LAPD plans expansion of community partnership bureau

By Anne Artley, Contributing Writer

LOS ANGELES — The Los Angeles Police Department will expand its Community Safety Partnership (CSP) bureau, a model that aims to restore trust in officers in neighborhoods where fear or dislike of the police is more common, Mayor Eric Garcetti announced July 27.

CSP officers are given a five-year assignment in one place so they can integrate into the community and develop relationships with the people they serve. The new bureau will bring the city’s 10 CSP sites under a single command and incorporate its training curriculum and other philosophies into overall LAPD operations.

Civil rights attorney and project co-founder Connie Rice described it as a “healthy strategy,” where the police work alongside other community partners such as teachers and counselors to heal trauma and violence.

“Delivering safety is not a cop’s job alone; it takes a village,” she said. “The goal is to earn trust through service in communities that have never felt safe, places with fewer grocery stores, banks, and credit unions.”

The CSP model promotes officers and residents working together to develop sports, recreation, and other programs designed to fit their neighborhood’s specific needs in order to reduce crime. It also aims to improve access to resources such as counseling, employment training and medical services.

“In hot zones, gang members would take over the lifeguard stands and dictate who could swim in public pools,” Rice said. “[CSP] is about retaking public spaces.”

CSP was introduced in 2011 for the Jordan Downs housing development in Watts. Since then, it has expanded to other public housing sites and beyond. The 10 areas include Nickerson Gardens, Gonzaque Village, San Fernando Gardens, Ramona Gardens, Harvard Park and South Park.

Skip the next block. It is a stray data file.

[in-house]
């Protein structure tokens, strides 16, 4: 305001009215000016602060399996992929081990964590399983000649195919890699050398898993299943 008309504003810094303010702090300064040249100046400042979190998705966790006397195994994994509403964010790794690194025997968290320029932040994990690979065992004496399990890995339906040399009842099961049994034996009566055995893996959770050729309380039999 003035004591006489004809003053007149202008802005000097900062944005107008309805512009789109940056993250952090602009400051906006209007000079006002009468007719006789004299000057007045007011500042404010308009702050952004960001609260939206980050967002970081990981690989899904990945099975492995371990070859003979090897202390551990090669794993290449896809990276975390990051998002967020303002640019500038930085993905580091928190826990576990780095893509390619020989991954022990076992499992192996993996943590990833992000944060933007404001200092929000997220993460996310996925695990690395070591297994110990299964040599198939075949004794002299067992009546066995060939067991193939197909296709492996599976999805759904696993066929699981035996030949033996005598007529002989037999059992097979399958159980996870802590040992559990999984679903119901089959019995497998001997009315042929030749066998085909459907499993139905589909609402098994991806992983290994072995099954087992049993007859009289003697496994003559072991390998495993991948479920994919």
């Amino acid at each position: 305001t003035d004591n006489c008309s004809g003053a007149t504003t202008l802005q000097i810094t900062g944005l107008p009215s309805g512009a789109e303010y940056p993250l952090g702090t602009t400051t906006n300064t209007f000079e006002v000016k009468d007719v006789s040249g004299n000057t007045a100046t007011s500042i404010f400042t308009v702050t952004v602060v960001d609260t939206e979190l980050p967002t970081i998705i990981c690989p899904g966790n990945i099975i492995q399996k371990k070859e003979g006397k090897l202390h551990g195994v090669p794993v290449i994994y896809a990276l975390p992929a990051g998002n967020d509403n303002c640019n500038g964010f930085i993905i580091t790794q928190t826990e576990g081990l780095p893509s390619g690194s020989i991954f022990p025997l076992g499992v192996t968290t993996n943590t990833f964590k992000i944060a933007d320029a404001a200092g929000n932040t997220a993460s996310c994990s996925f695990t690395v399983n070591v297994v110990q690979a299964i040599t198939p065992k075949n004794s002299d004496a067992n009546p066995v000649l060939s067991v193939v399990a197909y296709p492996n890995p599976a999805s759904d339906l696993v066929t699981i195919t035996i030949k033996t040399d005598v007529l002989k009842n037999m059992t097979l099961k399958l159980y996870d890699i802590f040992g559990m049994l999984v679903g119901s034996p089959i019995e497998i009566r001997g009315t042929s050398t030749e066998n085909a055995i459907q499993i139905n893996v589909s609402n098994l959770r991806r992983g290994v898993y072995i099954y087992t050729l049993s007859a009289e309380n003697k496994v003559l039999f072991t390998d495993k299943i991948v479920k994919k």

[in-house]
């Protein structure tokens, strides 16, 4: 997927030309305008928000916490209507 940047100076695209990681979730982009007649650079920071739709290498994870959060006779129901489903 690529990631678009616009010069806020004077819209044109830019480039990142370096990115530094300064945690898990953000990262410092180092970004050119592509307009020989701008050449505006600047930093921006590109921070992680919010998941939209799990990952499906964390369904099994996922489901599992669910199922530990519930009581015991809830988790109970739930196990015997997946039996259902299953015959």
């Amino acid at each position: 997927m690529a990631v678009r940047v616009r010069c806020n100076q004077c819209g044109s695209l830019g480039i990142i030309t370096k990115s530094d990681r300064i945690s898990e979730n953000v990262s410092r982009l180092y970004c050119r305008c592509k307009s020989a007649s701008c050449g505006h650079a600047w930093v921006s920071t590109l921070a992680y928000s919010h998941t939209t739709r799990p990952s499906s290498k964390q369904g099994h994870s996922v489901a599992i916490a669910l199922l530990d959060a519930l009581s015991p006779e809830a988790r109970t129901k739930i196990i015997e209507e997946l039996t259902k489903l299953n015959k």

In 2019, the UCLA Luskin School of Public Affairs conducted a study of the program in Nickerson Gardens and Ramona Gardens, located in Watts and Boyle Heights, respectively. Residents co-designed the surveys and evaluations, which included questions such as, “did CSP officers arrest your kids or help them recover from their mistakes?” Rice said.

“One of our fears was that the program was pushing crime out to neighboring areas, but the opposite was true,” she said. “It actually had a ‘halo effect.’ The community said, ‘the CSP officers help us, not hunt us.’”

The study found that the CSP program resulted in a lower number of arrests and incidents of police force used against community members. Residents reported feeling safer and the program was estimated to have prevented around 220 violent crimes over a five-year period.

“For the first time, we saw Latino families feeling safe enough to sit on their front steps,” Rice said. “They had no representation in Watts before. Police need to change the internal dynamics of a community.”

Deputy Chief Emada Tingirides will lead the bureau, and costs are to stay within LAPD’s budget without any added expenses.

“It is the honor and privilege of my professional life to accept this role,” Tingirides said in a press release issued by the mayor’s office. “I have devoted my career to building relationships and engaging the community where I grew up. I have watched our Community Safety Partnerships flourish with lowering crime while lifting public trust.”

The expansion of the model builds on LAPD’s efforts to move away from force tactics and eliminate bias in policing. The mayor and City Council are working to invest $250 million in youth development programs in communities of color, while cutting $150 from the police budget.

City Councilman Joe Buscaino, a former LAPD officer, expressed the need for caution in reducing police operations.

“Any dismantling will most affect those already underserved neighborhoods that have to deal with crime and gang activity on a regular basis,” he said at a press conference July 27 announcing the program’s expansion. “There are dangerous people operating on our streets. Those people have not suddenly gone away.”

“Historically most of my colleagues have been very, very supportive of the Community Safety Partnership, so I am happy that we are all celebrating the expansion. … But CSP cops cost more than regular patrol officers, so it is tough to both defund and expand.”

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